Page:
Entertainment operators are fearing the worst if the political impasse is not resolved before the festive period hits a peak, amid worrying signs that the turmoil is already taking its toll on the industry.
“The longer the situation is prolonged, the worse it will be,” said Philip Fenech, head of the GRTU’s tourism and leisure section.
“Businesses are hoping for a political breakthrough which would give reasonable comfort, under the circumstances, to be able to somewhat move on,” he said.
Nearly a month since the start of a political crisis that has sparked resignations and street protests, the economy is showing signs of slowing down. In a survey conducted by the GRTU across 50 different economic sectors, 65 per cent of businesses reported a downturn over the past few weeks.
With Prime Minister Joseph Muscat refusing to heed calls to step down earlier than his declared mid-January date, the die is cast for further protests and a possible escalation of tensions as Malta heads into Christmas.
The longer the situation is prolonged, the worse it will be
“Since demonstrations started, there was a dip particularly in the Sunday lunch business, especially last week in Valletta due to the protest,” Mr Fenech said.
“People were either glued to the media portals following events or else decided to take part.”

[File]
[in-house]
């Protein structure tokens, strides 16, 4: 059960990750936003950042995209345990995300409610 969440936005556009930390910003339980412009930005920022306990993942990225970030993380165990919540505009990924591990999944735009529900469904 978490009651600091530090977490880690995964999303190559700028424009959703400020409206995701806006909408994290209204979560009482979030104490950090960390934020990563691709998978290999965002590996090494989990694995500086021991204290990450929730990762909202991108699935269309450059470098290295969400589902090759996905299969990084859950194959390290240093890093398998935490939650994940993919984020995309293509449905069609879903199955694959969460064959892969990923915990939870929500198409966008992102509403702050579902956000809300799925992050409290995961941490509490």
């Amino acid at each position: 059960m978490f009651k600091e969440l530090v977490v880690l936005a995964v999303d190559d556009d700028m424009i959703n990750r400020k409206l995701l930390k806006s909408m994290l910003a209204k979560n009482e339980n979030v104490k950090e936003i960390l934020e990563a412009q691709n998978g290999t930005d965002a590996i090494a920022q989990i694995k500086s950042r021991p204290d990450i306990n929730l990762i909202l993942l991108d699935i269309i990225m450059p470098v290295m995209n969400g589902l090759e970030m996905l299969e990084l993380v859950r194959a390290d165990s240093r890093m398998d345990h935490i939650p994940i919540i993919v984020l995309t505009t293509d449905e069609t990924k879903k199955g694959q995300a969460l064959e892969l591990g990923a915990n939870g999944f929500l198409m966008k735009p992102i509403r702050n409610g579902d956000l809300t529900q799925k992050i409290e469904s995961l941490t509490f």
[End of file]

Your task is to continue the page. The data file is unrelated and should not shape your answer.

Major private entities like HSBC bank as well as constituted bodies such as the Chamber of Commerce have announced they are cancelling or postponing their Christmas receptions in view of the political climate.
Security concerns last week forced the Miami-based Association of Certified Anti-Money Laundering Specialists to postpone a corporate event in Malta.
“The fact that major organisations cancelled their Christmas reception was the first signal that it is no longer business as usual,” Mr Fenech said.
“Coming from the leisure industry, I believe that, notwithstanding the political turmoil, social gatherings should not stop as they could be a means to defuse tension. Maybe I am being a bit romantic or pro-business, as I do understand the prevailing sombre mood.”
There had been some hope that Dr Muscat would be persuaded to change his mind and leave before Christmas if the leadership election scheduled for January had turned into a one-horse race, with Chris Fearne the only contender. However, MP Robert Abela yesterday announced his leadership bid.
Businessmen who spoke on condition of anonymity expressed their concern that this did not bode well for the festive period.
While steering clear of the merits of the political situation, Mr Fenech acknowledged that prospects would probably improve if it cleared up.
“It is very evident that some are hesitant to make commitments for the festive period. The political turmoil is definitely taking its toll. It is a bit early, but the worrying signs are there,” he said.
Apart from the entertainment industry, concerns are also being raised within the tourism sector.
“Though it is still early days, fears of further unrest have prompted a number of booking cancellations,” one source said.
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